Radu Cotescu's professional blog

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Ubuntu and Internet Connection Sharing via a Wireless Card

Sharing your Internet connection is the poor man’s way of creating an access point using one of your PCs as the gateway. This implies that the PC (gateway) that you want to use for this has two network cards:

  • an Ethernet card (NIC) connected to a network (LAN) with Internet access

  • a wireless network interface card (WNIC) used to share the Internet connection

Setting up ICS on an Ubuntu machine is a very straight-forward process:

  1. Click on the Network Manager icon and select the Create New Wireless Network… menu entry Step 1. Create New Wireless Network

  2. Enter the details you want for this new “ad-hoc” network. WPA is not supported, so your only options for “Wireless Security” are “None” (although I wouldn’t call this security) or the WEP settings (not a secure algorithm, but hopefully your neighbours don’t use WireShark to crack your network). For the WEP 40/128-bit Key option, you key has to be exactly 5/10/13 characters long. If you want to be able to connect Windows clients to your network, the only option that worked for me is WEP 40/128-bit Key with a 13 characters key. An Ubuntu machine won’t have any problems with either options. Click on Create. Network Manager will automatically connect to this new network you have just created. Step 2. New wireless network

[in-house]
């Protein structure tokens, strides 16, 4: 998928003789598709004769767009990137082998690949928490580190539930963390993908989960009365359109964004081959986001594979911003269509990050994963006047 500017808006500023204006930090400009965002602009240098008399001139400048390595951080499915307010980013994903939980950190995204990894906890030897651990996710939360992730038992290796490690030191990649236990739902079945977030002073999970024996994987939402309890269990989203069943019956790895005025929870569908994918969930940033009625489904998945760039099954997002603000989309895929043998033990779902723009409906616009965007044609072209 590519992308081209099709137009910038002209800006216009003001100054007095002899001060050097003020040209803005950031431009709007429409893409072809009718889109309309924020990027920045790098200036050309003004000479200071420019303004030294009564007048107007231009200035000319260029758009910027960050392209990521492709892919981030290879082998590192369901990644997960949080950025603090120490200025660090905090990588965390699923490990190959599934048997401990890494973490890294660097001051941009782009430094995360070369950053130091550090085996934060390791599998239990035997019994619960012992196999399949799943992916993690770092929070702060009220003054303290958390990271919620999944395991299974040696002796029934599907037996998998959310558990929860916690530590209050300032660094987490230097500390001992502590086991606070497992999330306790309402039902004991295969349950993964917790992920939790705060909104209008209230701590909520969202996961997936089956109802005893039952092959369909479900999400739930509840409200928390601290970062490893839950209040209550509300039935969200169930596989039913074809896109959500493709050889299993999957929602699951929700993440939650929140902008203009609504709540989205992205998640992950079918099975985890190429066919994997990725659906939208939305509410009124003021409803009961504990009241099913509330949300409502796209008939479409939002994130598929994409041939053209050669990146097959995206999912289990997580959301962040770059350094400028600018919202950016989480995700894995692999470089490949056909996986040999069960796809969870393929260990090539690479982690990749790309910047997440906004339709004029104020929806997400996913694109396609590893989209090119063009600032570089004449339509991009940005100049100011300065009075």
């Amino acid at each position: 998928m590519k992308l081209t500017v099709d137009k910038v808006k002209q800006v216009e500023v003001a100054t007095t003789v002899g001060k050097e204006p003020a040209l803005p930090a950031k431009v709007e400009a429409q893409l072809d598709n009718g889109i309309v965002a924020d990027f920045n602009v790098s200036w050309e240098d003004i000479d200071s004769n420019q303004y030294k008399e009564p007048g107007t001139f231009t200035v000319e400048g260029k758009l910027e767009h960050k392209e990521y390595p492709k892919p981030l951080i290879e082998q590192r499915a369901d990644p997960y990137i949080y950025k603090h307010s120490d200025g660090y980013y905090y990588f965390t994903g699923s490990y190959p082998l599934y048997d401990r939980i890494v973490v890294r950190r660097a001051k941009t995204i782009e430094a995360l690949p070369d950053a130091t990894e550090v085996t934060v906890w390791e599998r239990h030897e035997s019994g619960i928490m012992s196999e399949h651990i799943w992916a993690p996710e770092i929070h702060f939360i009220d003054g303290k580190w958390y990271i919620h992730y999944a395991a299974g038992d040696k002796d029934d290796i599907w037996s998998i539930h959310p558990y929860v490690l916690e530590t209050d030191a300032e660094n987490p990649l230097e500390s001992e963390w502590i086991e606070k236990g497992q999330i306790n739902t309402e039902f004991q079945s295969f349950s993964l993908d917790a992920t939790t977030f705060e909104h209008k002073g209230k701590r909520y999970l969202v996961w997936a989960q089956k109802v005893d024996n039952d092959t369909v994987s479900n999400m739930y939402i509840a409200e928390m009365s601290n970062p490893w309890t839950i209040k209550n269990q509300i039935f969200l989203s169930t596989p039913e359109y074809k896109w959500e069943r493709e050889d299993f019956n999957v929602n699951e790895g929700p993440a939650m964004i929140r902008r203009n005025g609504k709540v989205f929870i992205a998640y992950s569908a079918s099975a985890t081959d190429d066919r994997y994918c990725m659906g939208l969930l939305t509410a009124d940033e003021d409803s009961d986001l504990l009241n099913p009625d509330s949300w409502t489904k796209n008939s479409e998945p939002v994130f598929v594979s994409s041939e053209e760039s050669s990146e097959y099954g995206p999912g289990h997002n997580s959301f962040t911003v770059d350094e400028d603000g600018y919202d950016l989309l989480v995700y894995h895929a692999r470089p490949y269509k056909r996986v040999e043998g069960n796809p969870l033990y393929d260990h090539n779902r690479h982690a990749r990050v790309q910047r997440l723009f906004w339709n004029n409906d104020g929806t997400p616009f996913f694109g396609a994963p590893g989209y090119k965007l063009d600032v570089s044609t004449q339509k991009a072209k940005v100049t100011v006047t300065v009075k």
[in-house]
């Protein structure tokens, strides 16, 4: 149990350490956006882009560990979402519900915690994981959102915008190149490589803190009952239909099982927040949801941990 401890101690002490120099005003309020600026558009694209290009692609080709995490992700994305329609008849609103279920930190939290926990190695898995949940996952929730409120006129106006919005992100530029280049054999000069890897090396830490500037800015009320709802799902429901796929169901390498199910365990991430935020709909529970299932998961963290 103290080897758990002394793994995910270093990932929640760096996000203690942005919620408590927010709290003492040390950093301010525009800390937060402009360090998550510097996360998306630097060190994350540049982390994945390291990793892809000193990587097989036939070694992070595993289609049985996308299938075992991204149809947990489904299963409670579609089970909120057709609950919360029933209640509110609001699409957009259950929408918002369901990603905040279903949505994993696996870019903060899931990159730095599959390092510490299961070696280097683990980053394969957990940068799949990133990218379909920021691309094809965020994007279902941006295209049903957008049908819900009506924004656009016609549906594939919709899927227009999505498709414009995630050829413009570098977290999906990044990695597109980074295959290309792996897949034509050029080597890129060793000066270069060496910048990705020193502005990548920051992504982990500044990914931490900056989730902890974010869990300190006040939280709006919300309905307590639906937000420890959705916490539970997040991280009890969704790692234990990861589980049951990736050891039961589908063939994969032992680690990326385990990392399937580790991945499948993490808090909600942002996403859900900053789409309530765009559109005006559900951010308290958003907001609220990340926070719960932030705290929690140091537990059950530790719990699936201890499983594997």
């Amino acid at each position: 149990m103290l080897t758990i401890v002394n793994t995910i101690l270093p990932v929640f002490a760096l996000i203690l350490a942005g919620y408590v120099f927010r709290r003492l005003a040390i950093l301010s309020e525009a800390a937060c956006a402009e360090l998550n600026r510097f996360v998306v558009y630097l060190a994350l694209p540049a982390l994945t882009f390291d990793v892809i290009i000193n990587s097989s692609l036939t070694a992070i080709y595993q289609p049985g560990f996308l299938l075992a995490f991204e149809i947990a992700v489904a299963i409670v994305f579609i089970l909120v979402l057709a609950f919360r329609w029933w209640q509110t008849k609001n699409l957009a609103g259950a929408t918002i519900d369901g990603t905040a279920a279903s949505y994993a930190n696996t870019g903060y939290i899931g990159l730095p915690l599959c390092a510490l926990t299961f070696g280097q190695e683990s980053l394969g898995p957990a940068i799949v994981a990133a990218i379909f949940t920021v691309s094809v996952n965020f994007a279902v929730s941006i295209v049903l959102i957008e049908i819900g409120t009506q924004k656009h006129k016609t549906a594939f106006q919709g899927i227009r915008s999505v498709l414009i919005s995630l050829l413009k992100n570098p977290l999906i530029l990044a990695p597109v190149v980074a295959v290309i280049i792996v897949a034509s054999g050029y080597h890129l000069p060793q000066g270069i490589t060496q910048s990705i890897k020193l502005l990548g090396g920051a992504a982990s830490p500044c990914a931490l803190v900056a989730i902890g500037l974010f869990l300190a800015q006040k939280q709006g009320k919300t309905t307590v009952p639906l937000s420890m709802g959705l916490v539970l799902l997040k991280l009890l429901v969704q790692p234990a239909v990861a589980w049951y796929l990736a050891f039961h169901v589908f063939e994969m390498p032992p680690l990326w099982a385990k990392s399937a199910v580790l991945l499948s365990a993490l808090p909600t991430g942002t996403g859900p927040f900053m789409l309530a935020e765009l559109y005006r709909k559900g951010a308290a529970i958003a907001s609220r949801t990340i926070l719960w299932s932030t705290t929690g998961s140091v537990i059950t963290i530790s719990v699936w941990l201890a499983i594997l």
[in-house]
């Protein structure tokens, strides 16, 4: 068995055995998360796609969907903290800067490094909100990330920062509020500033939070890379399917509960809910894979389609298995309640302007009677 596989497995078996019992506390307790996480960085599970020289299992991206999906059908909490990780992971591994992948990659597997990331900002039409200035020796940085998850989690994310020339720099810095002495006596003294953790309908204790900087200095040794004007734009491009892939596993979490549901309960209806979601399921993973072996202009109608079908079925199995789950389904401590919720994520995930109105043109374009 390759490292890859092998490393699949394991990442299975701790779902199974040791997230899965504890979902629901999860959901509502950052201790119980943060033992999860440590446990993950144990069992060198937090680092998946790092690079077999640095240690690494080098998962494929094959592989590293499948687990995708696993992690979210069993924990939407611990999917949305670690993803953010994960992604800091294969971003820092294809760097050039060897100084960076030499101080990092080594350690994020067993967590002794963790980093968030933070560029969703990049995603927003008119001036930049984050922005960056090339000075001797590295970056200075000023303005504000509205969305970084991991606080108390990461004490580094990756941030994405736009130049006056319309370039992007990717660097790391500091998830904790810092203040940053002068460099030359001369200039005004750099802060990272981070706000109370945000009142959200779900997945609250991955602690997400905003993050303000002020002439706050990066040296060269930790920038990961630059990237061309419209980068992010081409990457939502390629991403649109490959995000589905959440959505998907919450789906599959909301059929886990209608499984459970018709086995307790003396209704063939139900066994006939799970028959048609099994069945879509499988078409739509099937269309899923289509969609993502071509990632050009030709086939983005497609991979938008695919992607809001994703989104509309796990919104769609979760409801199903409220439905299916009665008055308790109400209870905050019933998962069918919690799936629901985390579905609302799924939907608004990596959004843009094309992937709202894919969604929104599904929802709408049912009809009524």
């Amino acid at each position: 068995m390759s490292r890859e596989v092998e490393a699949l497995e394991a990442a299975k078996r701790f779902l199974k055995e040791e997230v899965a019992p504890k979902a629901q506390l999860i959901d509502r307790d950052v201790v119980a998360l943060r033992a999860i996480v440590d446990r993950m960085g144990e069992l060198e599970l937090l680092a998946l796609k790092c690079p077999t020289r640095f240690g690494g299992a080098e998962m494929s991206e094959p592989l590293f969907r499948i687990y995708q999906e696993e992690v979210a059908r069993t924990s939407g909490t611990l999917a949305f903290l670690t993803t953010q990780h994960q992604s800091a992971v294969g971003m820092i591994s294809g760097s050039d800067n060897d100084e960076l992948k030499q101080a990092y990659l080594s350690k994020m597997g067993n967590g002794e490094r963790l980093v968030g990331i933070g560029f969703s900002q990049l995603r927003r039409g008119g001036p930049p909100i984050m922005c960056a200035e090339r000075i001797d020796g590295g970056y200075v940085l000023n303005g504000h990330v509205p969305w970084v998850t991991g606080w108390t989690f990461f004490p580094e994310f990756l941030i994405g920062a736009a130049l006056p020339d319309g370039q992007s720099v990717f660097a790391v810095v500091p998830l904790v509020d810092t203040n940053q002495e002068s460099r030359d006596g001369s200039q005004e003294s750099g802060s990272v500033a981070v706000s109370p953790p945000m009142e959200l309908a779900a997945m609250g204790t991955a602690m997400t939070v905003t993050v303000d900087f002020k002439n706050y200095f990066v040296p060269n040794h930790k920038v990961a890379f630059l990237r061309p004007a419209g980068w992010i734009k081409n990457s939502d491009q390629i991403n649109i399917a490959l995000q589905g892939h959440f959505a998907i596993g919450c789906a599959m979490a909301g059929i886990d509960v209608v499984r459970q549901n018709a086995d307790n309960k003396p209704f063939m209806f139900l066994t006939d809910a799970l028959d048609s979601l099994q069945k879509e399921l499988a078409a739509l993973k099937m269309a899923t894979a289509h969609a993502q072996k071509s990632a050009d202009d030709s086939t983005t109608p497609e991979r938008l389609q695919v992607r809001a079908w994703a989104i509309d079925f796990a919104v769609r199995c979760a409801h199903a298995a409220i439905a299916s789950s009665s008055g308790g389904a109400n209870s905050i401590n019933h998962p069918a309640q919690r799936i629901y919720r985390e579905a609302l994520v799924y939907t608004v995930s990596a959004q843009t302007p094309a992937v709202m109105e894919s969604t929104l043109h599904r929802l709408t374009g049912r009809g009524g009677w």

3. After your PC has connected (self-connected) to the “ad-hoc” network, you have to make sure that this connection is shared to other computers and devices (clients). Right click on the Network Manager icon and select Edit Connections… Select the Wireless tab, select your recently created connection and click on Edit. Make sure that the Connect automatically check-box is selected and on the IPv4 Settings tab male sure that the Method option is set to Shared to other computers. Step 3. Ad-Hoc network settings

  4. Ensure that you do have the dnsmasq-base package installed (you can check usiny Synaptic). This is a DNS / DHCP server which will not run as a daemon, but as a background program, launched by the Network Manager.

  5. To be sure that your clients will receive an IP check that your firewall allows connections from and to the new network you have just created. Given the following command, you should see a similar output:

[email protected]:~$ sudo iptables -L
[sudo] password for radu:
Chain FORWARD (policy ACCEPT)
target     prot opt source               destination
ACCEPT     all  --  anywhere          state RELATED,ESTABLISHED
ACCEPT     all  --        anywhere

Enjoy browsing! I told you this was simple.

P.S. I would like to thank Vlad for helping me correct the information provided about clients’ IPs and the fact that the gateway will provide the necessary data through DHCP.

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